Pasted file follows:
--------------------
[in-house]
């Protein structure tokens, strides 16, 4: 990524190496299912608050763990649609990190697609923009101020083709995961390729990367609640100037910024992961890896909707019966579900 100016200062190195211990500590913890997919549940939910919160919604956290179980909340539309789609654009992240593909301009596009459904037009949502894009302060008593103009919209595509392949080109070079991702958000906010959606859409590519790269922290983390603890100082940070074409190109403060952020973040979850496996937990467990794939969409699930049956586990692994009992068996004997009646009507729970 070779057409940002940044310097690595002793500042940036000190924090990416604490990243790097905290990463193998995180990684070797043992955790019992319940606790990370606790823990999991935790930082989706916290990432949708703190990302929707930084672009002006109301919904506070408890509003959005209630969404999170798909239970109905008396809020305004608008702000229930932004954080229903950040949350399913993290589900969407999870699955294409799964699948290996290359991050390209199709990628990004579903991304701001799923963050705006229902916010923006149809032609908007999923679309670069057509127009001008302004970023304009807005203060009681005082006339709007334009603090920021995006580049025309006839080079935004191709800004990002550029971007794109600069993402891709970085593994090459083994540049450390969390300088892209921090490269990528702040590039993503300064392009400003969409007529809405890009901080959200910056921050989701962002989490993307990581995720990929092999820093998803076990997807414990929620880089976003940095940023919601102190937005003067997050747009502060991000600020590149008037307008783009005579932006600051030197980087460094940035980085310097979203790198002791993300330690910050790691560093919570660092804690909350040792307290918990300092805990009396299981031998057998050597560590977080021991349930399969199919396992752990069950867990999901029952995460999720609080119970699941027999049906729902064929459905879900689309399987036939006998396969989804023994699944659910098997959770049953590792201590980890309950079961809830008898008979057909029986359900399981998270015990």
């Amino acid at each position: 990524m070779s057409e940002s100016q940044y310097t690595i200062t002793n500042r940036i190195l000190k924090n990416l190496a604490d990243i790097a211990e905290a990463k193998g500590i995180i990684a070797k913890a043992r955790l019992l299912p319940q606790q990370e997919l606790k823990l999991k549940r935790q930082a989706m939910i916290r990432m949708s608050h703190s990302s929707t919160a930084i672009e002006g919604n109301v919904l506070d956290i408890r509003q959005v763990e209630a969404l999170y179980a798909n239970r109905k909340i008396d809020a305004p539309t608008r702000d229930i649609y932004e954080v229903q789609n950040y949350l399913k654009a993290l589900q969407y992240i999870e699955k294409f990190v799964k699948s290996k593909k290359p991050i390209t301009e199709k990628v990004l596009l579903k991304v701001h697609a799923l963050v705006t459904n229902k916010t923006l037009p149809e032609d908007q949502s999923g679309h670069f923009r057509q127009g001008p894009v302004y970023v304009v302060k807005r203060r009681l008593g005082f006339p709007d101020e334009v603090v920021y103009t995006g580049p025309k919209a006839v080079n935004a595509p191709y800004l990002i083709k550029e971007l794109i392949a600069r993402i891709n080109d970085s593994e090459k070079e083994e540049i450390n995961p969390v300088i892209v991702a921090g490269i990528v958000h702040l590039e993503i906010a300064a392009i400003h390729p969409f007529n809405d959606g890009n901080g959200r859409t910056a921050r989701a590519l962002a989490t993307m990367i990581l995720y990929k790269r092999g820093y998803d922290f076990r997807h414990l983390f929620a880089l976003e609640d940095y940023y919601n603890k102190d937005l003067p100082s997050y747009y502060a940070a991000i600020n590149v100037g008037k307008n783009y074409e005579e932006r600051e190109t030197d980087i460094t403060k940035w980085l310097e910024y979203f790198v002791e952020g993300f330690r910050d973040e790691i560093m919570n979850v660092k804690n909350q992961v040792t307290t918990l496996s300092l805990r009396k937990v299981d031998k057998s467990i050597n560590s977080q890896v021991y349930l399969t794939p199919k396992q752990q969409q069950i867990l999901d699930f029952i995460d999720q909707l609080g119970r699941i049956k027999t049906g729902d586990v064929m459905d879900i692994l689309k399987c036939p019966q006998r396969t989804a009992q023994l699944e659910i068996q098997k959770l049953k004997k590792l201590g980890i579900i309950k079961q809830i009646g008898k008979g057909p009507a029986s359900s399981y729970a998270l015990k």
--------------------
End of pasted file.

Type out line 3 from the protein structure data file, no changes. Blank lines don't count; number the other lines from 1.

């Amino acid at each position: 990524m070779s057409e940002s100016q940044y310097t690595i200062t002793n500042r940036i190195l000190k924090n990416l190496a604490d990243i790097a211990e905290a990463k193998g500590i995180i990684a070797k913890a043992r955790l019992l299912p319940q606790q990370e997919l606790k823990l999991k549940r935790q930082a989706m939910i916290r990432m949708s608050h703190s990302s929707t919160a930084i672009e002006g919604n109301v919904l506070d956290i408890r509003q959005v763990e209630a969404l999170y179980a798909n239970r109905k909340i008396d809020a305004p539309t608008r702000d229930i649609y932004e954080v229903q789609n950040y949350l399913k654009a993290l589900q969407y992240i999870e699955k294409f990190v799964k699948s290996k593909k290359p991050i390209t301009e199709k990628v990004l596009l579903k991304v701001h697609a799923l963050v705006t459904n229902k916010t923006l037009p149809e032609d908007q949502s999923g679309h670069f923009r057509q127009g001008p894009v302004y970023v304009v302060k807005r203060r009681l008593g005082f006339p709007d101020e334009v603090v920021y103009t995006g580049p025309k919209a006839v080079n935004a595509p191709y800004l990002i083709k550029e971007l794109i392949a600069r993402i891709n080109d970085s593994e090459k070079e083994e540049i450390n995961p969390v300088i892209v991702a921090g490269i990528v958000h702040l590039e993503i906010a300064a392009i400003h390729p969409f007529n809405d959606g890009n901080g959200r859409t910056a921050r989701a590519l962002a989490t993307m990367i990581l995720y990929k790269r092999g820093y998803d922290f076990r997807h414990l983390f929620a880089l976003e609640d940095y940023y919601n603890k102190d937005l003067p100082s997050y747009y502060a940070a991000i600020n590149v100037g008037k307008n783009y074409e005579e932006r600051e190109t030197d980087i460094t403060k940035w980085l310097e910024y979203f790198v002791e952020g993300f330690r910050d973040e790691i560093m919570n979850v660092k804690n909350q992961v040792t307290t918990l496996s300092l805990r009396k937990v299981d031998k057998s467990i050597n560590s977080q890896v021991y349930l399969t794939p199919k396992q752990q969409q069950i867990l999901d699930f029952i995460d999720q909707l609080g119970r699941i049956k027999t049906g729902d586990v064929m459905d879900i692994l689309k399987c036939p019966q006998r396969t989804a009992q023994l699944e659910i068996q098997k959770l049953k004997k590792l201590g980890i579900i309950k079961q809830i009646g008898k008979g057909p009507a029986s359900s399981y729970a998270l015990k």